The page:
The first kind of sponsorship you should seek out is discounts on parts and accessories. You need to find brands that you are willing to represent in all that you do. It’s more than just putting a sticker on your bike; you need to be an ambassador. This is how you will add value.  Comment in the forums and groups online.  Tell people about the product.

I’ve been fortunate to create partnerships and represent several brands. Rob at MTRCycle.com sells me parts at a discount and in return I buy only from him. This has resulted in significant savings for me and positive brand representation for Rob. Vortex and a limited number of other parts companies offer a higher discount to racers than I can get through MTR.  For me, I still use MTR because the difference isn’t that big and Rob does a great job for me so I want him to get paid.

Jason and Marr from Farrell Performance in Wisconsin have been extremely kind with me this year and their kindness has included competitive tire pricing, a ton of coaching and monitorship, and a bunch of mechanical and set up advice on my bike.  Jason is the racing guru in the Midwest.  Find the guru in your area, and seek his or her advice.

If you want to get racer discounts from companies, start applying now.  Most close out their applications by the end of the year.

It’s hard to get sponsorship by way of free stuff if you don’t get a bunch of publicity. Mark Rhoades (Rhoades Racing) and I started up Road Racing TV as a way to generate publicity. We have about 50k followers on Facebook and the page is doing some amazing things for motorcycle racing in my opinion. Companies have wanted to be a part of the fun and send us products. We offer to them a huge amount of exposure if the product happens to be awesome. If the products sucks, we tell the company about it and don’t represent it.  We definitely don’t speak negatively about companies or products. 

Start thinking about how you can create publicity and grow a fanbase that you can present that as a value statement when you ask companies for products. You will know that you are doing it right when companies reach out to you with offers.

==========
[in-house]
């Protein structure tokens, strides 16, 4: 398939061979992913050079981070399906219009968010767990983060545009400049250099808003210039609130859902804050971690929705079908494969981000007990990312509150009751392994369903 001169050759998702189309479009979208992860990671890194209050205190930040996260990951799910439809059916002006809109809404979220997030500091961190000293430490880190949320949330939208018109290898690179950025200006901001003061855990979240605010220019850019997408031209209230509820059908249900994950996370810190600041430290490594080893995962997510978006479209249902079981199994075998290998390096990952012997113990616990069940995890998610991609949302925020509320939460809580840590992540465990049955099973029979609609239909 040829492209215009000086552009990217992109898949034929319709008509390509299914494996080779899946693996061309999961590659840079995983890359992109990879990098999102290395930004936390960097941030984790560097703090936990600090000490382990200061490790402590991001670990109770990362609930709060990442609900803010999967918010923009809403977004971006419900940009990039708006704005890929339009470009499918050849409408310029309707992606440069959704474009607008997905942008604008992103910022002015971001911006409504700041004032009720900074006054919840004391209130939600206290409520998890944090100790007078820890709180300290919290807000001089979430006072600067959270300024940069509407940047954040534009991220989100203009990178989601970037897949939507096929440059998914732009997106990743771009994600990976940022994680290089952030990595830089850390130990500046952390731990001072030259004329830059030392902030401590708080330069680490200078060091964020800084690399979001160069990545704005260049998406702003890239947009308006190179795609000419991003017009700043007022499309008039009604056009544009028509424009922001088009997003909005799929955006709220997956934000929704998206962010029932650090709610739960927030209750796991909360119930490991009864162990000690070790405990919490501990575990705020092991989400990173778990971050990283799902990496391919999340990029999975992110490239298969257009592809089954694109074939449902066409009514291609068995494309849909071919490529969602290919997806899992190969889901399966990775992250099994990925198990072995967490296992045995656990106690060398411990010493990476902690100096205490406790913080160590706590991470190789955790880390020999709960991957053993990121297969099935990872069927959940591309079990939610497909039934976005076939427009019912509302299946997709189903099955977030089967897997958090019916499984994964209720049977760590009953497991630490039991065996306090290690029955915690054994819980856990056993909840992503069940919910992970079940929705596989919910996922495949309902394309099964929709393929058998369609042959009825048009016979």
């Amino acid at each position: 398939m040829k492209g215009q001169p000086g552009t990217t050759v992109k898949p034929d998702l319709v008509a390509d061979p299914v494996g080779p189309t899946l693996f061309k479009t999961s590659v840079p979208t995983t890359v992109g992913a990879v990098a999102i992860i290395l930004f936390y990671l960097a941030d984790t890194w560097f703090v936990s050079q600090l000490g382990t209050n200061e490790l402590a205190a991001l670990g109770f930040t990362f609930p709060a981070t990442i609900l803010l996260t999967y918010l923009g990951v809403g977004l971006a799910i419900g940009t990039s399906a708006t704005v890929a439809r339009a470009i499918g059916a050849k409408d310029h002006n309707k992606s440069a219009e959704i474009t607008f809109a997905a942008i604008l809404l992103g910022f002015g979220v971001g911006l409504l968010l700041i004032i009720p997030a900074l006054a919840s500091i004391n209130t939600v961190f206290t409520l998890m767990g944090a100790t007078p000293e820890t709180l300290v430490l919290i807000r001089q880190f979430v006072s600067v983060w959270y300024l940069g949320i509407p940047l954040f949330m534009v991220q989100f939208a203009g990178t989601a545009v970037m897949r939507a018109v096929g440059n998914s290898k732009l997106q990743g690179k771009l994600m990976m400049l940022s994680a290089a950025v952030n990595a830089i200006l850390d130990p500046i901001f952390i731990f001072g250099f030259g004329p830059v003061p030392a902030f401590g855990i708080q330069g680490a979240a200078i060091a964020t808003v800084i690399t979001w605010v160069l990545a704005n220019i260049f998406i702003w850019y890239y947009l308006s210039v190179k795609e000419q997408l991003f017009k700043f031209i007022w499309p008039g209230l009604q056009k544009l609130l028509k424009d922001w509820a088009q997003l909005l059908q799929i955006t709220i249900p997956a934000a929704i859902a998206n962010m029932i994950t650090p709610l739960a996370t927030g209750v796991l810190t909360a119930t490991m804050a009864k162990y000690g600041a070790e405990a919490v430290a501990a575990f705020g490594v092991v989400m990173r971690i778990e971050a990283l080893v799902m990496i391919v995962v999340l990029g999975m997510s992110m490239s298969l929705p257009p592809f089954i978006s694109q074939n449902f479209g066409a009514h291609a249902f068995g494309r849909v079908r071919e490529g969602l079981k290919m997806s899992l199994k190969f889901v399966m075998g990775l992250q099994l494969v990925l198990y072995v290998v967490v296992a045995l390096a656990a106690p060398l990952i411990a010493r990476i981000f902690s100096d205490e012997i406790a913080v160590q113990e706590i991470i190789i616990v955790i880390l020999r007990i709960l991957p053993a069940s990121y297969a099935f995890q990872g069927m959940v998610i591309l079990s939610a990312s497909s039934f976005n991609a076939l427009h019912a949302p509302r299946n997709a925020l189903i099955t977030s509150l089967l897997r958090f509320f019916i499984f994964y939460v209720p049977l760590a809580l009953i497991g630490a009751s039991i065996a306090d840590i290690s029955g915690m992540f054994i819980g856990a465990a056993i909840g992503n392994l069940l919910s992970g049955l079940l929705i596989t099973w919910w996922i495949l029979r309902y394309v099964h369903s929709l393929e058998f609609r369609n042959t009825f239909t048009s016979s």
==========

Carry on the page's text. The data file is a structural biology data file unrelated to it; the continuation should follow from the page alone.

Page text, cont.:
Free stuff can be cool, but ultimately it’s best to get cash from sponsors that can be spent buying great products and creating revenue for motorcycle-related businesses. One way to get cash is through contingency sponsorship. If you race and end up on the podium sometimes, you need to figure this out right now! Even if you don’t usually win, figure it out anyway - you might accidentally get a first. Last year, I battled for second to last in my races.  This year I am very upset with myself if I don’t finish on the podium. Things can change quickly if you stick your plan.

Finally, you can get some financial sponsorships. There are several options for landing financial sponsorships. Start with the company you work for. See if they have a specific marketing budget. If they happen to spend on billboards, online ads, Yelp, Yellow Page Ads, or anything that offers marketing impressions but no specific or measurable ROI, you have an opportunity to offer them value by using some of those dollars to support your season instead of on a yellow pages ad. Here are some ideas:

  • You could offer them Title Sponsorship for 10k which would give you the cash try to win an amateur championship. In exchange for the cash, you would put their logo all over your bike (you have to spend some of that 10k). You can then submit a press release to your hometown paper after every race weekend and contact your local news channel and ask them to do a piece on your racing career.
  • You could also display the bike at work for a month in the winter.